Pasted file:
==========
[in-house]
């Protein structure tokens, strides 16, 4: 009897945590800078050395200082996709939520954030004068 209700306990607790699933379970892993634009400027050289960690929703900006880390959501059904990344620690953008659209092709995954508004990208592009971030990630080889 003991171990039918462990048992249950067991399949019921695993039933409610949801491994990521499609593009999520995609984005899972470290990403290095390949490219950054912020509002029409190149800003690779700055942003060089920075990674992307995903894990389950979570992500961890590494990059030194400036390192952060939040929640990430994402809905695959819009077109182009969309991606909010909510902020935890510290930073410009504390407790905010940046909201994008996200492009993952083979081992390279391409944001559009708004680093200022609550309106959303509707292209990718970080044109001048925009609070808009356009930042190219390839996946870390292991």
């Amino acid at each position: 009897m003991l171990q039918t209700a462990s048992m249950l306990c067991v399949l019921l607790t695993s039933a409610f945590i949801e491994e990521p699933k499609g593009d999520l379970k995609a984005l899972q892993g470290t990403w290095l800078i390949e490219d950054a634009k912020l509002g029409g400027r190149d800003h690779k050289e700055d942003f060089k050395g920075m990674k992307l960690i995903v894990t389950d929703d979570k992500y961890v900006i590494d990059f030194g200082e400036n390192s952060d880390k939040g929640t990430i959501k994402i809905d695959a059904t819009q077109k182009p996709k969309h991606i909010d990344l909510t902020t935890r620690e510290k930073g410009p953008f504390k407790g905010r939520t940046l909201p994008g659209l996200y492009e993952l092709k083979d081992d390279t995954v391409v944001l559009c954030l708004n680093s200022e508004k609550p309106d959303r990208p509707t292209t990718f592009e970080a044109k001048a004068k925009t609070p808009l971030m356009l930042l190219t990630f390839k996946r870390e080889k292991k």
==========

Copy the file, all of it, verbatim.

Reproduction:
[in-house]
């Protein structure tokens, strides 16, 4: 009897945590800078050395200082996709939520954030004068 209700306990607790699933379970892993634009400027050289960690929703900006880390959501059904990344620690953008659209092709995954508004990208592009971030990630080889 003991171990039918462990048992249950067991399949019921695993039933409610949801491994990521499609593009999520995609984005899972470290990403290095390949490219950054912020509002029409190149800003690779700055942003060089920075990674992307995903894990389950979570992500961890590494990059030194400036390192952060939040929640990430994402809905695959819009077109182009969309991606909010909510902020935890510290930073410009504390407790905010940046909201994008996200492009993952083979081992390279391409944001559009708004680093200022609550309106959303509707292209990718970080044109001048925009609070808009356009930042190219390839996946870390292991």
């Amino acid at each position: 009897m003991l171990q039918t209700a462990s048992m249950l306990c067991v399949l019921l607790t695993s039933a409610f945590i949801e491994e990521p699933k499609g593009d999520l379970k995609a984005l899972q892993g470290t990403w290095l800078i390949e490219d950054a634009k912020l509002g029409g400027r190149d800003h690779k050289e700055d942003f060089k050395g920075m990674k992307l960690i995903v894990t389950d929703d979570k992500y961890v900006i590494d990059f030194g200082e400036n390192s952060d880390k939040g929640t990430i959501k994402i809905d695959a059904t819009q077109k182009p996709k969309h991606i909010d990344l909510t902020t935890r620690e510290k930073g410009p953008f504390k407790g905010r939520t940046l909201p994008g659209l996200y492009e993952l092709k083979d081992d390279t995954v391409v944001l559009c954030l708004n680093s200022e508004k609550p309106d959303r990208p509707t292209t990718f592009e970080a044109k001048a004068k925009t609070p808009l971030m356009l930042l190219t990630f390839k996946r870390e080889k292991k």